Featured projects (1)
Modeling and simulation of materials is a complex problem. Multi-scale, multi-physical, and often nonlinear models are typically hierarchically or concurrently coupled together to capture the effects of nano- and microstructure on the material properties. The conventional methods to numerically solve the governing equations in such systems are computationally heavy. Machine learning methods can accelerate the solution of the equations by orders of magnitude, or efficiently transfer information between scales, domains, and models. This project aims to further investigate and develop such approaches.
Featured research (3)
High-entropy alloys are solid solutions of multiple principal elements that are capable of reaching composition and property regimes inaccessible for dilute materials. Discovering those with valuable properties, however, too often relies on serendipity, because thermodynamic alloy design rules alone often fail in high-dimensional composition spaces. We propose an active learning strategy to accelerate the design of high-entropy Invar alloys in a practically infinite compositional space based on very sparse data. Our approach works as a closed-loop, integrating machine learning with density-functional theory, thermodynamic calculations, and experiments. After processing and characterizing 17 new alloys out of millions of possible compositions, we identified two high-entropy Invar alloys with extremely low thermal expansion coefficients around 2 × 10-6 per degree kelvin at 300 kelvin. We believe this to be a suitable pathway for the fast and automated discovery of high-entropy alloys with optimal thermal, magnetic, and electrical properties.
While age-hardened austenitic high-Mn and high-Al lightweight steels exhibit excellent strength-ductility combinations, their properties are strongly degraded when mechanically loaded under harsh environments, e.g. with the presence of hydrogen (H). The H embrittlement in this type of materials, especially pertaining to the effect of κ-carbide precipitation, has been scarcely studied. Here we focus on this subject, using a Fe-28.4Mn-8.3Al-1.3C (wt.%) steel in different microstructure conditions, namely, solute solution treated and age-hardened. Contrary to the reports that grain boundary (GB) κ-carbides precipitate only during overaging, site-specific atom probe tomography and scanning transmission electron microscopy (STEM) reveal the existence of nanosized GB κ-carbides at early stages of aging. We correlate this observation with the deterioration of H embrittlement resistance in aged samples. While H pre-charged solution-treated samples fail by intergranular fracture at depths consistent with the H ingress depth (∼20 µm), age-hardened samples show intergranular fracture features at a much larger depth of above 500 µm, despite similar amount of H introduced into the material. This difference is explained in terms of the facile H-induced decohesion of GB κ-carbides/matrix interfaces where H can be continuously supplied through internal short-distance diffusion to the propagating crack tips. The H-associated decohesion mechanisms are supported by a comparison with the fracture behavior in samples loaded under the cryogenic temperature and can be explained based on dislocation pileups and elastic misfit at the GB κ-carbide/matrix interfaces. The roles of other plasticity-associated H embrittlement mechanisms are also discussed in this work based on careful investigations of the dislocation activities near the H-induced cracks. Possible alloying and microstructure design strategies for the enhancement of the H embrittlement resistance in this alloy family are also suggested.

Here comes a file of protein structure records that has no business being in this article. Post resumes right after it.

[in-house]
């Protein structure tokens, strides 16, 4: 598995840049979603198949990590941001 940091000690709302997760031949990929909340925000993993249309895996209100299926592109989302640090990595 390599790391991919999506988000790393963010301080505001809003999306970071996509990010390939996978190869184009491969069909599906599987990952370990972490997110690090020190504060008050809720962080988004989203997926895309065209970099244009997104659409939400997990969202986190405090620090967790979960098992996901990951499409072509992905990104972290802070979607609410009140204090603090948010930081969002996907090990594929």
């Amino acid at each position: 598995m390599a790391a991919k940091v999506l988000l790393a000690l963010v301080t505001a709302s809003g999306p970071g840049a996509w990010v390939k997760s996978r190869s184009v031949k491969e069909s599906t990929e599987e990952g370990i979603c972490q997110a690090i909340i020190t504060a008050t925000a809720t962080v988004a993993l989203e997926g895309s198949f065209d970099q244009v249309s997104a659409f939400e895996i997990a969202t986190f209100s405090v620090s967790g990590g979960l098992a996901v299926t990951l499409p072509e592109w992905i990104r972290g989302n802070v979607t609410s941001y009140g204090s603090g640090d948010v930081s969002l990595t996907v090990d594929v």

- Max-Planck Institut für Eisenforschung
About Dierk Raabe
- I am interested in the design of metallic materials and their microstructures with advanced property profiles. For this I develop and use thermodynamics, microstructure-property models, microstructure physics and atom probe tomography. I also work on sustainable metallurgy. https://damask.mpie.de/ https://damask3.mpie.de/ https://www.mpie.de/microstructure-physics-and-alloy-design